Everyone knows the Brothers Grimm scoured the lands of their native country for folk stories and compiled them into a book that came to be known as Grimm’s Fairy Tales. What is less widely accepted is that these stories had their basis in reality, or at least in truth. With the completion of the book, the Grimm Lands became something more than a fable, but something less than real. In the Grimm RPG, you play children trapped in the Grimm Lands. Your powerful imagination is a blessing and curse—it gives you power in the land of fairy tales, but may also be the thing keeping you here.
The characters in Grimm are children—ordinary kids who have lived, until recently, ordinary lives. They are the Bully, the Jock, the Outcast, the Nerd—all different, cast together by fate, and trapped in the Grimm Lands.
Fortunately, even ordinary kids are special—isn’t that what their parents and teachers tell them every day? In the Grimm Lands, they have power. Their imaginations can reshape the storybook fabric of reality—and even a third grader has three years more education and knowledge than most of the creatures of the Grimm Lands.
Part fable, part reality, the Grimm Lands exist… somewhere else. Forged from the dreams and nightmares of little boys and girls, the Grimm Lands are very similar to our own in some ways. There’s a sun, a moon, grass, trees, air to breathe, people, rivers, and everything in between. In other ways, however, the differences are profound and perhaps unsettling. The Sun and Moon aren’t just celestial bodies—they’re recurring characters—and the grass and trees don’t necessarily thrive on just soil. And everything, and everyone, has an interest in children.
Sometimes that interest is benign. Common people may be in awe of the knowledge even a grade school child has at his command. A digital watch or a flashlight is clearly an item of incredible wizardry to such people. But many times, in the dark and twisted place the Grimm Lands have become, that interest is malevolent. Witches lurk in dark woods, waiting to cook and eat the fattest children they can find. Trolls lurk under bridges, eager to take a toll from any child who tries to pass. The inhabitants of the Grimm Lands want the attention, the imagination, and the reality that children provide—or maybe they just want a tasty snack. And something rotten lies at the heart of it all…
Sitting on his throne in the middle of the Great and Awful Forest, the egg-like being once known as Humpty Dumpty rules much of the Grimm Lands. Cracked from a fall some time ago and mad with fear, power, and paranoia, the Rotten King spreads his poisonous influence across all of the Grimm Lands. Even in the Checkerboard Kingdoms, noble folk of all descriptions fear, honor, or respect him.
Children are of special interest to the Rotten King. In order to keep himself safe, the Rotten King must, of course, extend his dominion over all of the Grimm Lands by any means necessary. Children, with their exotic knowledge and their powers of imagination, are a key piece of his plan. Any child trapped in the Grimm Lands would do well to steer well clear of the Rotten King and all his servants. On the other hand, the endlessly scheming would-be-tyrant could prove to be an invaluable source of information about how to escape the Grimm Lands… not that he should be trusted, of course.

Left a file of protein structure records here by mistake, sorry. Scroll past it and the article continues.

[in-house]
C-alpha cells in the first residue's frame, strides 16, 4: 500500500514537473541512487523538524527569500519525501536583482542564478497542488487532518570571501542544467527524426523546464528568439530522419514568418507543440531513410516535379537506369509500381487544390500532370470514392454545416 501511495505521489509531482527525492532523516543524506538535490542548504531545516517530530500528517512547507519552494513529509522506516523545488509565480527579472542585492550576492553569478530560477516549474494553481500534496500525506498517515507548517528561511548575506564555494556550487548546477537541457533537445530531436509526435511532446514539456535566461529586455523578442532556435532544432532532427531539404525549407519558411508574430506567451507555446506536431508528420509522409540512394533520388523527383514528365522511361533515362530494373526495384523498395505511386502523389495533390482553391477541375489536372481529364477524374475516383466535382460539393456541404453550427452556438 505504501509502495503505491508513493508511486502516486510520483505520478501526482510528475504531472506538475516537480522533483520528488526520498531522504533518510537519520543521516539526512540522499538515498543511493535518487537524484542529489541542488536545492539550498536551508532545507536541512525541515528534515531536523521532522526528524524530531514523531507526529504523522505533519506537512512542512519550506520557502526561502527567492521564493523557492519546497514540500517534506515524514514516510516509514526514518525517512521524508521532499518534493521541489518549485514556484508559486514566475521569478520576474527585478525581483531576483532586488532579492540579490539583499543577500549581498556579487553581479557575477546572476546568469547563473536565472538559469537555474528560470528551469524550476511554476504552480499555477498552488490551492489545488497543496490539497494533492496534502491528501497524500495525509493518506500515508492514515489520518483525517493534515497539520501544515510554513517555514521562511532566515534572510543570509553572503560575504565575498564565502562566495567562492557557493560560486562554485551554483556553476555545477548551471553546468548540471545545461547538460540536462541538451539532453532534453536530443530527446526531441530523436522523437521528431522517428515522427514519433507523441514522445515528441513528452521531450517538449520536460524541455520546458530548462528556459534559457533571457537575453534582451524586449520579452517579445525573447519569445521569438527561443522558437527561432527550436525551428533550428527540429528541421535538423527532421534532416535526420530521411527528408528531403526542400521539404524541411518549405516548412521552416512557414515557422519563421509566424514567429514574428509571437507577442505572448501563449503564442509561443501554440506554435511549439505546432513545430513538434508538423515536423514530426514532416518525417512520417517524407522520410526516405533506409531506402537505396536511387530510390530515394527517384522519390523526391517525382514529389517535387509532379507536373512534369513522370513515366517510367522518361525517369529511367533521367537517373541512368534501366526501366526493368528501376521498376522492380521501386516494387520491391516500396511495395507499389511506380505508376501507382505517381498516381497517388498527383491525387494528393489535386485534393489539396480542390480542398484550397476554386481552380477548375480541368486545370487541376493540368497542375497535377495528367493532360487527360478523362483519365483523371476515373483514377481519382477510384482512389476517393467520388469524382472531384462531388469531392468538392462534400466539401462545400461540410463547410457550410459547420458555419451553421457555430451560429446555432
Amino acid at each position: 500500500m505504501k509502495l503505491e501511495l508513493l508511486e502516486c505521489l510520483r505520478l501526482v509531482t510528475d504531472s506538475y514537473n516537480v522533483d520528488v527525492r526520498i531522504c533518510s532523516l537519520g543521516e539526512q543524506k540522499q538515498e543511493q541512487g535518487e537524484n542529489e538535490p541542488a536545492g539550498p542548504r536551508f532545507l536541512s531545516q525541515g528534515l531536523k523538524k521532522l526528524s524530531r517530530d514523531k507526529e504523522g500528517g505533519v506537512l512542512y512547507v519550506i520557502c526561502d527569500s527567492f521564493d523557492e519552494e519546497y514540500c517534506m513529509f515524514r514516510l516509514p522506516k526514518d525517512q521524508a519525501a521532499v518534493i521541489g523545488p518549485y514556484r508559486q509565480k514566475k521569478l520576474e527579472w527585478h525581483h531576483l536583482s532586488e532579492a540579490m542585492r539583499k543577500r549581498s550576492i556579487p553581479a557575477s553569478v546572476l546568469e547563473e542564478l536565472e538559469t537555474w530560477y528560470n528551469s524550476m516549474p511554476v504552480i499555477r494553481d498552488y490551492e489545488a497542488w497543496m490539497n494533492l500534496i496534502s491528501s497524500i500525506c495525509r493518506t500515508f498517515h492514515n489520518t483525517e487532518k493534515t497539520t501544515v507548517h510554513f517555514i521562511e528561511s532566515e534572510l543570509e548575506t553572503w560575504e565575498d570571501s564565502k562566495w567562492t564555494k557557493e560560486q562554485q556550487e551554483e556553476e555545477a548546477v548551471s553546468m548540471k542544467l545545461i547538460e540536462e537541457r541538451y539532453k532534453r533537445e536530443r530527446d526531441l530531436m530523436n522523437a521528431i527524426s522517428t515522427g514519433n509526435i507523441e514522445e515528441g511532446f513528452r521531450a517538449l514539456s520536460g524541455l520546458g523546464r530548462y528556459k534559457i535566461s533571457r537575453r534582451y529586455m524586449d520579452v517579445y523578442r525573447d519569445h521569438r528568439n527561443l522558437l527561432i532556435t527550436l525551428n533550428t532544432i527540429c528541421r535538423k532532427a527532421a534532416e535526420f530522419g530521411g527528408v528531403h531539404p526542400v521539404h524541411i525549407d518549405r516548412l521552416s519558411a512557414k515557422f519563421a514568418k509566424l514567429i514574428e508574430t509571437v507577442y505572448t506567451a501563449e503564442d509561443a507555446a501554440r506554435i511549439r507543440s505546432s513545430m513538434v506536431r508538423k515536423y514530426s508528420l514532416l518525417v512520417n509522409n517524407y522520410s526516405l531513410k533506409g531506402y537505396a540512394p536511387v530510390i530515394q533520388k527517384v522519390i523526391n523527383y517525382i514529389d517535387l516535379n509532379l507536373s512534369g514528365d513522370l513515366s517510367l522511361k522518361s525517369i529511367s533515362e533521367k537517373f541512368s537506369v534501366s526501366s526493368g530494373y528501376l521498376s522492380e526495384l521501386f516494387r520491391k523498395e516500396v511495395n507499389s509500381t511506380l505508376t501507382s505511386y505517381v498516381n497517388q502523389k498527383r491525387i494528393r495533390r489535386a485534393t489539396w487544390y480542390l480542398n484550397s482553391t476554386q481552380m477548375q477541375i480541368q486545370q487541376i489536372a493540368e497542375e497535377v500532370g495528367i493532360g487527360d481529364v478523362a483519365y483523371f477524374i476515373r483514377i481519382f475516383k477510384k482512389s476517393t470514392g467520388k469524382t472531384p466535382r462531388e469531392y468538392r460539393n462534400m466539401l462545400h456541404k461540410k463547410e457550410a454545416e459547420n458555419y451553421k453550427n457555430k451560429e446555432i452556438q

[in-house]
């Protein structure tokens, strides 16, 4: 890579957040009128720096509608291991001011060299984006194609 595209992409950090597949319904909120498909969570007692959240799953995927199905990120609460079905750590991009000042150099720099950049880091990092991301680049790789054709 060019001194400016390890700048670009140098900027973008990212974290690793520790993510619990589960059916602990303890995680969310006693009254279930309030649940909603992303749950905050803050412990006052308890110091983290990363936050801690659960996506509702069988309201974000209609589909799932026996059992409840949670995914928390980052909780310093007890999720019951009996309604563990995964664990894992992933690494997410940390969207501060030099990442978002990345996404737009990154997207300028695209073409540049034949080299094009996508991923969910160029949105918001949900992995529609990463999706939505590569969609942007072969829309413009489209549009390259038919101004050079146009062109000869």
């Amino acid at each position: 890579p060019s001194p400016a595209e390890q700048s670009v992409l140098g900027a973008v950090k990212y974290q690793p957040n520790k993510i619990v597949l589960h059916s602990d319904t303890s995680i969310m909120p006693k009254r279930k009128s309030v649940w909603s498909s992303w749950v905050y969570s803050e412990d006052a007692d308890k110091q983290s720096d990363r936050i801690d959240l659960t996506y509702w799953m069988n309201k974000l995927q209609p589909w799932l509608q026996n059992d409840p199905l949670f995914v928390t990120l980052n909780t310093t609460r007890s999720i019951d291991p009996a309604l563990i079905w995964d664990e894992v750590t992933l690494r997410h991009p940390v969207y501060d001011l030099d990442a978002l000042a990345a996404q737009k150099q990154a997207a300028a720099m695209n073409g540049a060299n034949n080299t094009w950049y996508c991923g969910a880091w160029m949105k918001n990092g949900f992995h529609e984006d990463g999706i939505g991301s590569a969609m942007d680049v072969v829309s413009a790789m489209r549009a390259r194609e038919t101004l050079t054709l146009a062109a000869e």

Their imaginations give children power in the Grimm Lands. Since fable and fiction are the building blocks of reality in this strange place, that reality is mutable to a truly imaginative child. Over the course of a game of Grimm, children may use their imagination to “just happen” to find the right tool for the job, to “conveniently” land on something soft after falling, or to manipulate reality in even broader ways.
Magic exists in the Grimm Lands, but it is dangerously unpredictable and usually far too powerful for most kids to handle. Naturally, that doesn’t stop the occasional brave or foolish kid from attempting to master a few spells. Magic is powerful in Grimm, but it always carries a hefty cost. Every time a kid attempts an act of magic, he risks “estrangement,” which can happen when a user of magic is so overwhelmed by power that a portion of his soul is lost forever. The more estranged from the Real World a kid becomes, the less likely he will ever be able to return there.
Grimm uses an innovative new roleplaying system that places the emphasis squarely on the story. The underlying concept of the Grimm system is that most characters can perform tasks of their level most of the time—exceptional performance or botches are the exception, not the rule. To perform a task, a character rolls a single six-sided die. On a 2-5, the character performs the task at his listed trait level. On a 1, he drops a grade level and rolls again, continuing to lose ranks until he does not roll a 1. On a 6, on the other hand, his performance is boosted to the next grade level and he rolls again, continuing to boost until he does not roll a 6. So, if John is trying to lift a heavy rock (listed as a 4th-grade task) and his muscle trait is 4th grade, he will succeed at his attempt on any roll of 2 or better. If Amy tries to pick a lock (5th-grade difficulty) but her juvie trait is only 3rd grade, she’ll have to roll a 6, followed by another 6, to succeed—unless she gets help!
Teamwork plays an essential role in this system, as well. Kids must work together to survive in the Grimm Lands, and by combining their resources, they can accomplish tasks that none of them could do individually. Each additional kid that helps on a task adds another die to the skill check. When teamwork is involved, boosts occur on any roll of 6, but botches only happen if all the dice come up 1. That’s just the tip of the iceberg of Grimm: The Roleplaying Game.